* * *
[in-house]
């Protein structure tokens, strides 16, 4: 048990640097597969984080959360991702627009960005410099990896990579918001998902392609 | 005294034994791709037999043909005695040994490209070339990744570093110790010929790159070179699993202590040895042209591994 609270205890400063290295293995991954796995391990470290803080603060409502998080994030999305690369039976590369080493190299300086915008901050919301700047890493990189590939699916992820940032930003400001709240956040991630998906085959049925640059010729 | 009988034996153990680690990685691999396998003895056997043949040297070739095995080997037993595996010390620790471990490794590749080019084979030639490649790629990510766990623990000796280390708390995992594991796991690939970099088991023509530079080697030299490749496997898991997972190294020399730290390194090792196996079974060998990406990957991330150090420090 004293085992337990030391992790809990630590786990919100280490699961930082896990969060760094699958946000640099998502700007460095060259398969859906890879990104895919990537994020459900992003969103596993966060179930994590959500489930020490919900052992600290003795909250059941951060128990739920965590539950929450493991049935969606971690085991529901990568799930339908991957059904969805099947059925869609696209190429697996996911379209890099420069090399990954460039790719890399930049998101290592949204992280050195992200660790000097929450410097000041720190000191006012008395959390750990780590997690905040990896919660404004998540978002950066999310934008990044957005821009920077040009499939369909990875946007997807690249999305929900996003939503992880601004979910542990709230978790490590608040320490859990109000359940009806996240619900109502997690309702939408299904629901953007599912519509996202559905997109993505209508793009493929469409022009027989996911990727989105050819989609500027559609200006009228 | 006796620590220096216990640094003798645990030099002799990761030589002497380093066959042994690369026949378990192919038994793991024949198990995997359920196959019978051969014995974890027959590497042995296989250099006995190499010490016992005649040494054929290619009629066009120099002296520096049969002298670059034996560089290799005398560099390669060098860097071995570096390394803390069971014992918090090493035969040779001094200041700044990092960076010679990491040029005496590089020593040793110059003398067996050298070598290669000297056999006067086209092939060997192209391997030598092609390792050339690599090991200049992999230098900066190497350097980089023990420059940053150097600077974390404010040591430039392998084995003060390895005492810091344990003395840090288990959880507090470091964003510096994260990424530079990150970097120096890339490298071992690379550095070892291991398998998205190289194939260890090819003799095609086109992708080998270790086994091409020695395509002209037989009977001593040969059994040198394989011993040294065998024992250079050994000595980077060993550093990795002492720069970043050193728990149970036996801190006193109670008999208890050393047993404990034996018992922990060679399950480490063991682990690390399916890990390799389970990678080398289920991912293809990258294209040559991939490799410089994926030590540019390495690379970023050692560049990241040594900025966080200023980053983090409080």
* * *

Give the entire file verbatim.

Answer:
[in-house]
């Protein structure tokens, strides 16, 4: 048990640097597969984080959360991702627009960005410099990896990579918001998902392609 | 005294034994791709037999043909005695040994490209070339990744570093110790010929790159070179699993202590040895042209591994 609270205890400063290295293995991954796995391990470290803080603060409502998080994030999305690369039976590369080493190299300086915008901050919301700047890493990189590939699916992820940032930003400001709240956040991630998906085959049925640059010729 | 009988034996153990680690990685691999396998003895056997043949040297070739095995080997037993595996010390620790471990490794590749080019084979030639490649790629990510766990623990000796280390708390995992594991796991690939970099088991023509530079080697030299490749496997898991997972190294020399730290390194090792196996079974060998990406990957991330150090420090 004293085992337990030391992790809990630590786990919100280490699961930082896990969060760094699958946000640099998502700007460095060259398969859906890879990104895919990537994020459900992003969103596993966060179930994590959500489930020490919900052992600290003795909250059941951060128990739920965590539950929450493991049935969606971690085991529901990568799930339908991957059904969805099947059925869609696209190429697996996911379209890099420069090399990954460039790719890399930049998101290592949204992280050195992200660790000097929450410097000041720190000191006012008395959390750990780590997690905040990896919660404004998540978002950066999310934008990044957005821009920077040009499939369909990875946007997807690249999305929900996003939503992880601004979910542990709230978790490590608040320490859990109000359940009806996240619900109502997690309702939408299904629901953007599912519509996202559905997109993505209508793009493929469409022009027989996911990727989105050819989609500027559609200006009228 | 006796620590220096216990640094003798645990030099002799990761030589002497380093066959042994690369026949378990192919038994793991024949198990995997359920196959019978051969014995974890027959590497042995296989250099006995190499010490016992005649040494054929290619009629066009120099002296520096049969002298670059034996560089290799005398560099390669060098860097071995570096390394803390069971014992918090090493035969040779001094200041700044990092960076010679990491040029005496590089020593040793110059003398067996050298070598290669000297056999006067086209092939060997192209391997030598092609390792050339690599090991200049992999230098900066190497350097980089023990420059940053150097600077974390404010040591430039392998084995003060390895005492810091344990003395840090288990959880507090470091964003510096994260990424530079990150970097120096890339490298071992690379550095070892291991398998998205190289194939260890090819003799095609086109992708080998270790086994091409020695395509002209037989009977001593040969059994040198394989011993040294065998024992250079050994000595980077060993550093990795002492720069970043050193728990149970036996801190006193109670008999208890050393047993404990034996018992922990060679399950480490063991682990690390399916890990390799389970990678080398289920991912293809990258294209040559991939490799410089994926030590540019390495690379970023050692560049990241040594900025966080200023980053983090409080």